One of my very favourite rituals I like to share with clients and students this time of year is the practice of self-massage. Autumn is such a great time of year to develop this habit because this is the time of year when the energetic quality of vata increases. This practice is also helpful if you spend a lot of time flying, traveling, or you feel you don't have much routine or regularity in your life.
What is vata? Simply put, vata is a cold, dry, mobile, rough, and erratic quality. These qualities exist in natural forces and in our body and mind. Vata can make us feel like we're moving in a million different directions at once with no sense of grounding or stability. This season can aggravate these qualities leading to greater stress, dry skin and hair, insomnia and anxiety. In particular, if you have a vata constitution (tend toward feeling scattered, dry, and/or cold) this practice can be especially helpful.
The Ultimate Self Care Practice
Taking time to check in with oneself is deeply healing. With the addition of soothing breath and medicinal oils we increase the benefits of this ancient practice. The practice of self massage is based on the Ayurvedic practice of abhyanga. During abhyanga, warm medicated oil is massaged into the body as a way to nourish and protect the whole system. This practice is quick and easy to do and can be used every day, once a week, or however often you're able to use it.
Rubbing oil all over creates a feeling of grounding and settling, and working the oil into the skin gives us a chance to become more familiar with the curves and crevices of our beautiful body. In addition, the massage helps to rid the body of wastes and helps promote health. It helps to protect and preserve the immune system by creating insulation for the Wei Qi (protective Qi) as well as nourishing the skin, and increasing lymphatic flow.
Pick Your Oils
When beginning your self massage practice you'll need to pick what type of oil to use. Our skin and body loves the healing benefits of natural oil so be sure to use oil not lotion. There are many oils available but be sure to use natural, organic (if possible) oils. Do not use mineral oil or oils with synthetic scents or colours. And remember just because it says "natural" on the bottle doesn't mean it is! Be sure to read the ingredients - the only ingredient you should see is the name of the oil. For example "organic sesame oil". Some oils have a small amount of vitamin E or other natural ingredients but no other ingredients should be added.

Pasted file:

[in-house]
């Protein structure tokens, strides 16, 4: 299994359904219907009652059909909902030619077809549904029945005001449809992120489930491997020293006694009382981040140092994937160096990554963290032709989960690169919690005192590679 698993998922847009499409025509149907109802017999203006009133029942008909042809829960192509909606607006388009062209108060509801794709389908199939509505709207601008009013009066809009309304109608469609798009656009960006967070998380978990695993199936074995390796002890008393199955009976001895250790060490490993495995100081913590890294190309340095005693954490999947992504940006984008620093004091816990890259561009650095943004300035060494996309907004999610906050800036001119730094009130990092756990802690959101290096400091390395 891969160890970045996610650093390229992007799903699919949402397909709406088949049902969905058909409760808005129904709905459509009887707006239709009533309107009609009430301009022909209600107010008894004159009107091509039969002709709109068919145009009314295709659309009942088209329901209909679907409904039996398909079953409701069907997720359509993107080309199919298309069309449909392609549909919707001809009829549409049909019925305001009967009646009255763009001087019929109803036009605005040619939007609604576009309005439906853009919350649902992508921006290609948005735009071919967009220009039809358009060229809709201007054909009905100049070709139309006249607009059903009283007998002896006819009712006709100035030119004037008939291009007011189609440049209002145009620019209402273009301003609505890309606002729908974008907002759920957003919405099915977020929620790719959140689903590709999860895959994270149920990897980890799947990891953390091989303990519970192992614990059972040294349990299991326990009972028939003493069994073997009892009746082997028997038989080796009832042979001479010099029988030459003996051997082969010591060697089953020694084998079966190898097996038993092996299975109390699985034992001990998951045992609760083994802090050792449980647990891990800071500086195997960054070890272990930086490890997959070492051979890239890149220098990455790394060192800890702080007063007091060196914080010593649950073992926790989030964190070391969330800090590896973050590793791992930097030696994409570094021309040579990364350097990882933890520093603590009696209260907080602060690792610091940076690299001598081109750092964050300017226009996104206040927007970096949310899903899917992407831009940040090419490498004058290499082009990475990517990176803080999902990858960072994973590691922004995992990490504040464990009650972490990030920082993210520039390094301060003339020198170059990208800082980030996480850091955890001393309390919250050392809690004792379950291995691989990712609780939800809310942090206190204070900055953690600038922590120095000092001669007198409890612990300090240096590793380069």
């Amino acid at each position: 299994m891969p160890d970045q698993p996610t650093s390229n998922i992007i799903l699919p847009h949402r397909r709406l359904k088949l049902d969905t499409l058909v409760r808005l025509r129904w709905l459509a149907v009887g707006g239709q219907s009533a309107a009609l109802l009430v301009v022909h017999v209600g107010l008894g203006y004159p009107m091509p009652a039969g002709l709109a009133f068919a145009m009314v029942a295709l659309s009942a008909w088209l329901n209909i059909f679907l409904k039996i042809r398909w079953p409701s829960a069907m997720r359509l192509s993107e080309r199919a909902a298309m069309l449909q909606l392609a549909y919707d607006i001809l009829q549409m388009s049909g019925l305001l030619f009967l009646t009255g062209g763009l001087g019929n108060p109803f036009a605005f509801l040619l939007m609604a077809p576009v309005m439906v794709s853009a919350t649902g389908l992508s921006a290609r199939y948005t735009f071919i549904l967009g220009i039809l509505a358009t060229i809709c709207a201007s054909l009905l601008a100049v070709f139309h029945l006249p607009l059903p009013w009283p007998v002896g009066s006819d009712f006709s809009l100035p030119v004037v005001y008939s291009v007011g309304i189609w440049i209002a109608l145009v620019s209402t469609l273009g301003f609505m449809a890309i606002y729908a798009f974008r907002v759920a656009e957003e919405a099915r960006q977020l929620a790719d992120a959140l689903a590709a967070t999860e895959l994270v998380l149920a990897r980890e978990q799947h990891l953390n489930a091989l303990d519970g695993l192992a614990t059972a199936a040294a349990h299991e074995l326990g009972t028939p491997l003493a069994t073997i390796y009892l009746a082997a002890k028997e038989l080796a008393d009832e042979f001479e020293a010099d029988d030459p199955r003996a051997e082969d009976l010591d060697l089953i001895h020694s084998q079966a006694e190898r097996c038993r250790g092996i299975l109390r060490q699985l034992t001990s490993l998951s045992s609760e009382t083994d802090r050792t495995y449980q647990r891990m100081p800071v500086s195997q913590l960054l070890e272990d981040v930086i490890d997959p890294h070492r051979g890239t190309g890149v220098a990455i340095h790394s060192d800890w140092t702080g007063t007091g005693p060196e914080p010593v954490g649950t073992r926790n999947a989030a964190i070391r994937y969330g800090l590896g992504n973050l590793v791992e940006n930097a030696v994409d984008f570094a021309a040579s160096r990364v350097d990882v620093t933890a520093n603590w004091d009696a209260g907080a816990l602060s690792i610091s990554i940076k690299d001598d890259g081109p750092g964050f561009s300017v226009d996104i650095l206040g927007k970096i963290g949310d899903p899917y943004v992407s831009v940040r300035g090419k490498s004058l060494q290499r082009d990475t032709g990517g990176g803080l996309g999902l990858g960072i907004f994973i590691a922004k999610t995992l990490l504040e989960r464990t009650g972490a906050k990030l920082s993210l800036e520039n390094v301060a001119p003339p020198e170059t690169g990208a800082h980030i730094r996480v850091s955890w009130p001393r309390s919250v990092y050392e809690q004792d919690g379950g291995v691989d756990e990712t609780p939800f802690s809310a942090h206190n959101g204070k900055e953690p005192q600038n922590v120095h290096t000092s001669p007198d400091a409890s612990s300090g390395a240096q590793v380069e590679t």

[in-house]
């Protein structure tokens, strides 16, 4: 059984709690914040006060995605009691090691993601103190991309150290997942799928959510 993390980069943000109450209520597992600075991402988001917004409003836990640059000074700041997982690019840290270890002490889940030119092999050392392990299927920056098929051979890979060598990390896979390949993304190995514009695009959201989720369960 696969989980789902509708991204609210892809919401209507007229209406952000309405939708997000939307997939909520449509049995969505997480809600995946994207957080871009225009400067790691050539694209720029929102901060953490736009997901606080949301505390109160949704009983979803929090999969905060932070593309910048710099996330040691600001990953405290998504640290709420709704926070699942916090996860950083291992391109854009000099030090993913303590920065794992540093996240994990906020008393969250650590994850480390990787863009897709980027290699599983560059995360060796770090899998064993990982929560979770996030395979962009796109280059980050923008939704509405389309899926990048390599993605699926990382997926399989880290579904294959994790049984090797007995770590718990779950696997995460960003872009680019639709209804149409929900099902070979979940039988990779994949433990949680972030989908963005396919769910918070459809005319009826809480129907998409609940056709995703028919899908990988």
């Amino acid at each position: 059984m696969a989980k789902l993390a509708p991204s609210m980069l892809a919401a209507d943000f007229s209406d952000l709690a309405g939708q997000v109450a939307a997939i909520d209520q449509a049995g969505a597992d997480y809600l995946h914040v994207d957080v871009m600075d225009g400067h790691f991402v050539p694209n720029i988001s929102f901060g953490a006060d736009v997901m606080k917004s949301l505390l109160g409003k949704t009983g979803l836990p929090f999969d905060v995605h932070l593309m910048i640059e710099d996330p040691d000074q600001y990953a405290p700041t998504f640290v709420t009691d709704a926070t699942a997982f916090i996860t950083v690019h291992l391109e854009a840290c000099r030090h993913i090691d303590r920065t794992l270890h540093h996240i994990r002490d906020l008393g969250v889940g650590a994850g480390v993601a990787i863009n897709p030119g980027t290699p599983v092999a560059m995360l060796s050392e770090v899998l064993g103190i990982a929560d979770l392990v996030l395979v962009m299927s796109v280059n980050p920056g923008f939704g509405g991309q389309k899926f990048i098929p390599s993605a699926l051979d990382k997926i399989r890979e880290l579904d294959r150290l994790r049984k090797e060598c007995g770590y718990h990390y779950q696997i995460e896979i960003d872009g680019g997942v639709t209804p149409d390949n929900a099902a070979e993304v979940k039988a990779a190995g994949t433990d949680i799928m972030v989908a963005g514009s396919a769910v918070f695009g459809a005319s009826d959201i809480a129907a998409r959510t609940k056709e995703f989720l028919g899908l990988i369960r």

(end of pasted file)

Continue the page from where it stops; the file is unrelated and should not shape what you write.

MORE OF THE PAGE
You can choose your oil based on your constitution or your imbalance. You can also add herbs to the oils for further benefits (look out for more herbal posts coming soon). Here are a few guidelines:
- warming oil (cold climate or if feeling cold): sesame or mustard oil
- cooling oil (hot climate or if feeling hot): coconut, olive oil, coco butter, avocado
- neutral oil (in between seasons or when you're not sure): almond oil
Especially this time of year, or when I'm traveling a lot, I like to spend at least one afternoon a week in a warm room sitting out on a towel slowly working the oil into my body. I usually play music or a talk from an inspiring teacher while I work the oil in. Sometimes I sit in silence enjoying the quiet time. Bathing (without soap) in a warm or hot shower after the oil massage is done traditionally to encourage the oil to sink in more deeply.
The most important factor is that you work the practice into your life. If you find it easier to just do a quick foot massage and then pop on some socks before bed to help with insomnia, do that to begin. If you find oiling your body before a shower is too messy and time consuming, try using the oil after your shower in place of body lotion. This is your time. See what works for you.
If you'd like to try the full practice of showering after you've applied the oil, designate a few towels you don't mind getting a little oily and be sure to clean your bathtub regularly to avoid slippery accidents and drain clogging.
As you rub your whole body in your chosen oil focus on places that feel tender or feel like they need extra attention. You could also use acupressure points for added benefit. Use long sweeping strokes, and circular movements at the joints, going in the direction of the distal parts of your body (hands and feet) to the centre of the body. Once you have completed your massage, get in the shower and only use soap on the places you absolutely need. The hot water will help the oil to absorb. When you get out of the shower pat yourself dry and move through the rest of your day with greater grounding and a deep sense of nourishment!
I truly hope you enjoy this practice. Please let me know in the comments below if you tried it and any questions you have.